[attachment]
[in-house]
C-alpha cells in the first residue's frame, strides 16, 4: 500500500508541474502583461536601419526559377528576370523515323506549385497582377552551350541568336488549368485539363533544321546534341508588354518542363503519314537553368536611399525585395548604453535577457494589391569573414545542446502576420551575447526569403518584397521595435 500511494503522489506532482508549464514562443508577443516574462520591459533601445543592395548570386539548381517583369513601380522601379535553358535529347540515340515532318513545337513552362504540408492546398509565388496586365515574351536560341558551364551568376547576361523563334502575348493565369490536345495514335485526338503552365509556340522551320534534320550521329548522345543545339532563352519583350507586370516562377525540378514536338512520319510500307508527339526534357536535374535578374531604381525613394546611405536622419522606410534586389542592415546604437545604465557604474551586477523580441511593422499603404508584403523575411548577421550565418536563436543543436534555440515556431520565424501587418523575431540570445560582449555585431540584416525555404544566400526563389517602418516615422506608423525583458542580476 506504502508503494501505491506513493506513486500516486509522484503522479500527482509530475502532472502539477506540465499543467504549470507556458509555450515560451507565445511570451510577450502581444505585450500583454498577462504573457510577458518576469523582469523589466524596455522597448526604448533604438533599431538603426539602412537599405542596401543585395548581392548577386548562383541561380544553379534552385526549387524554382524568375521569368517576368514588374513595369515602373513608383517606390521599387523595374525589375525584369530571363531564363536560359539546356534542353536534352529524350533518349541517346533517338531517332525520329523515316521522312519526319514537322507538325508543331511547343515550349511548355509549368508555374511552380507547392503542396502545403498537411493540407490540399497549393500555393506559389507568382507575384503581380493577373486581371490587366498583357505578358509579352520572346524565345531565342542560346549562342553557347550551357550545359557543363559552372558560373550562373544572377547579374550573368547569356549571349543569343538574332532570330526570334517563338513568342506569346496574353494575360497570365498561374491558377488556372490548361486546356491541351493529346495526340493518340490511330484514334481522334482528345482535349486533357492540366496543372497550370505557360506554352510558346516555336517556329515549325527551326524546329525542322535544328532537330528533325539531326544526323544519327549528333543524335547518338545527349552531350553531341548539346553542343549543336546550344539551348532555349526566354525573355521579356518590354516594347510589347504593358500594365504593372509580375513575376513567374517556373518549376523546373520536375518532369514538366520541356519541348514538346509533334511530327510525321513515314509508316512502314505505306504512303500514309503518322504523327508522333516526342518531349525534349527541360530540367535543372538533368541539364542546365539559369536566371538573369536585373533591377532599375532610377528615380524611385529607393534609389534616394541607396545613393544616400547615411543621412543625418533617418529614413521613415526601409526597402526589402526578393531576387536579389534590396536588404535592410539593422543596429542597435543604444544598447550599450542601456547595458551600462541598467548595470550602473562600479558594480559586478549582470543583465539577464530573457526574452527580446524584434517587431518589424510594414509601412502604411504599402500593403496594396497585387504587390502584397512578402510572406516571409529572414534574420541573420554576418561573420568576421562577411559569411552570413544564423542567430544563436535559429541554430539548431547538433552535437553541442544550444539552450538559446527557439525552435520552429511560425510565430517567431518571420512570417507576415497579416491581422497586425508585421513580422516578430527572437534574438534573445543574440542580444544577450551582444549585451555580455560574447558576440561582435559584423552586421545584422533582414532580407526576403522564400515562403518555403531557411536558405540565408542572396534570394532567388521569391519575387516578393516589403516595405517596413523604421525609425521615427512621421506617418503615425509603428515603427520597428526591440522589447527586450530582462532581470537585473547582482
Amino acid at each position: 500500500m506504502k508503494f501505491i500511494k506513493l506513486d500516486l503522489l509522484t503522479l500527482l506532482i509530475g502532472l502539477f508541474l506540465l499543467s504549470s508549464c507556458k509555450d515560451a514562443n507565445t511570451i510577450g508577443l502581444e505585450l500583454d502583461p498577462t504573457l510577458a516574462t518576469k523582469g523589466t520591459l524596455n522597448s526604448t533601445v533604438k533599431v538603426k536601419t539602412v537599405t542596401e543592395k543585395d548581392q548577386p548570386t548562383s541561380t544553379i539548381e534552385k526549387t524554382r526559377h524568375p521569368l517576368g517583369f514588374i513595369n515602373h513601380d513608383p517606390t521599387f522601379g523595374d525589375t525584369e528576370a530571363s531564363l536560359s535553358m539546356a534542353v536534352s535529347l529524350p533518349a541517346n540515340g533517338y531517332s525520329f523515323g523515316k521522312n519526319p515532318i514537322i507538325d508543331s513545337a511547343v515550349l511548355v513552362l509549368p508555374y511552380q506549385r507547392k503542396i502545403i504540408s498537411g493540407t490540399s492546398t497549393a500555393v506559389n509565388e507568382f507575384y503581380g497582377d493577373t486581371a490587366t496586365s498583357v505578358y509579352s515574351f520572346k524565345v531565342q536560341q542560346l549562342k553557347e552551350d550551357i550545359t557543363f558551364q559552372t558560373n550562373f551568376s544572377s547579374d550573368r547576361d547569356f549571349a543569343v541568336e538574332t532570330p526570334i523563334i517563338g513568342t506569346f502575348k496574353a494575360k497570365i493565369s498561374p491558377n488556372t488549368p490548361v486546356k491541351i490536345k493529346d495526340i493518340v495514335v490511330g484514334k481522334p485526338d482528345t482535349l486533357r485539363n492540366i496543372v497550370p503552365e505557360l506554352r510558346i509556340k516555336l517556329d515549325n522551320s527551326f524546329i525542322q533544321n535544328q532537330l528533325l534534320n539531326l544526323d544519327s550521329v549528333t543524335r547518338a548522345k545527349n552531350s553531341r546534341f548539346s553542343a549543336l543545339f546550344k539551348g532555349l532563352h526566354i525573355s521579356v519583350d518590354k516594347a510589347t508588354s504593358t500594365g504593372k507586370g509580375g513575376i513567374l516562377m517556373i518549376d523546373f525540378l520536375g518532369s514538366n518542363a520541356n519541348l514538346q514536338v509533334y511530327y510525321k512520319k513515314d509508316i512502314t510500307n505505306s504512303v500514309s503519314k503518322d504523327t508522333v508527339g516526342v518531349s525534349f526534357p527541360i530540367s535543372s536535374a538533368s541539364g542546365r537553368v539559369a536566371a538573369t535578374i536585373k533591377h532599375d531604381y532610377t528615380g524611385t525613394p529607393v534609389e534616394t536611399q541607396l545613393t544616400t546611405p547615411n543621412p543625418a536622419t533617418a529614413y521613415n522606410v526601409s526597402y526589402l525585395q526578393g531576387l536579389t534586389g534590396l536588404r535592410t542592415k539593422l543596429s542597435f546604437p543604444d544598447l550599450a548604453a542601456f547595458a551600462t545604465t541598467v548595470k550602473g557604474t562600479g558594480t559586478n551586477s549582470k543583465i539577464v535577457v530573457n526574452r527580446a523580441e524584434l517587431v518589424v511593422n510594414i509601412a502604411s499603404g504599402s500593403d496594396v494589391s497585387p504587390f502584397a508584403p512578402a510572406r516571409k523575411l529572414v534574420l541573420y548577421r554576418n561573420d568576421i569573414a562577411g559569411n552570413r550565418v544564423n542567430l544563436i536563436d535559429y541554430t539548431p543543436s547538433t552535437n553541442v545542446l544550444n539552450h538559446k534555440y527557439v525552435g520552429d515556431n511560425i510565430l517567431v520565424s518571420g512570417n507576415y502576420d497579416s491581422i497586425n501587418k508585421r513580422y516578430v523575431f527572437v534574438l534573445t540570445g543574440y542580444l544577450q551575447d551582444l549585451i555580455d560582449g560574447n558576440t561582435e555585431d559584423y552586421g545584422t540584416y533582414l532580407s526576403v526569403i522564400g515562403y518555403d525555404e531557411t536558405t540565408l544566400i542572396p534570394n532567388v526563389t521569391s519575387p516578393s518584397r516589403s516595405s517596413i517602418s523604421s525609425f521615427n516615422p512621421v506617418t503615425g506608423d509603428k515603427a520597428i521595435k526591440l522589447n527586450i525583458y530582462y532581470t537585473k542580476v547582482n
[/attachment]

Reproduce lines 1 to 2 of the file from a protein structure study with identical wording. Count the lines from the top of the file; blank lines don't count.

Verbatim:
[in-house]
C-alpha cells in the first residue's frame, strides 16, 4: 500500500508541474502583461536601419526559377528576370523515323506549385497582377552551350541568336488549368485539363533544321546534341508588354518542363503519314537553368536611399525585395548604453535577457494589391569573414545542446502576420551575447526569403518584397521595435 500511494503522489506532482508549464514562443508577443516574462520591459533601445543592395548570386539548381517583369513601380522601379535553358535529347540515340515532318513545337513552362504540408492546398509565388496586365515574351536560341558551364551568376547576361523563334502575348493565369490536345495514335485526338503552365509556340522551320534534320550521329548522345543545339532563352519583350507586370516562377525540378514536338512520319510500307508527339526534357536535374535578374531604381525613394546611405536622419522606410534586389542592415546604437545604465557604474551586477523580441511593422499603404508584403523575411548577421550565418536563436543543436534555440515556431520565424501587418523575431540570445560582449555585431540584416525555404544566400526563389517602418516615422506608423525583458542580476 506504502508503494501505491506513493506513486500516486509522484503522479500527482509530475502532472502539477506540465499543467504549470507556458509555450515560451507565445511570451510577450502581444505585450500583454498577462504573457510577458518576469523582469523589466524596455522597448526604448533604438533599431538603426539602412537599405542596401543585395548581392548577386548562383541561380544553379534552385526549387524554382524568375521569368517576368514588374513595369515602373513608383517606390521599387523595374525589375525584369530571363531564363536560359539546356534542353536534352529524350533518349541517346533517338531517332525520329523515316521522312519526319514537322507538325508543331511547343515550349511548355509549368508555374511552380507547392503542396502545403498537411493540407490540399497549393500555393506559389507568382507575384503581380493577373486581371490587366498583357505578358509579352520572346524565345531565342542560346549562342553557347550551357550545359557543363559552372558560373550562373544572377547579374550573368547569356549571349543569343538574332532570330526570334517563338513568342506569346496574353494575360497570365498561374491558377488556372490548361486546356491541351493529346495526340493518340490511330484514334481522334482528345482535349486533357492540366496543372497550370505557360506554352510558346516555336517556329515549325527551326524546329525542322535544328532537330528533325539531326544526323544519327549528333543524335547518338545527349552531350553531341548539346553542343549543336546550344539551348532555349526566354525573355521579356518590354516594347510589347504593358500594365504593372509580375513575376513567374517556373518549376523546373520536375518532369514538366520541356519541348514538346509533334511530327510525321513515314509508316512502314505505306504512303500514309503518322504523327508522333516526342518531349525534349527541360530540367535543372538533368541539364542546365539559369536566371538573369536585373533591377532599375532610377528615380524611385529607393534609389534616394541607396545613393544616400547615411543621412543625418533617418529614413521613415526601409526597402526589402526578393531576387536579389534590396536588404535592410539593422543596429542597435543604444544598447550599450542601456547595458551600462541598467548595470550602473562600479558594480559586478549582470543583465539577464530573457526574452527580446524584434517587431518589424510594414509601412502604411504599402500593403496594396497585387504587390502584397512578402510572406516571409529572414534574420541573420554576418561573420568576421562577411559569411552570413544564423542567430544563436535559429541554430539548431547538433552535437553541442544550444539552450538559446527557439525552435520552429511560425510565430517567431518571420512570417507576415497579416491581422497586425508585421513580422516578430527572437534574438534573445543574440542580444544577450551582444549585451555580455560574447558576440561582435559584423552586421545584422533582414532580407526576403522564400515562403518555403531557411536558405540565408542572396534570394532567388521569391519575387516578393516589403516595405517596413523604421525609425521615427512621421506617418503615425509603428515603427520597428526591440522589447527586450530582462532581470537585473547582482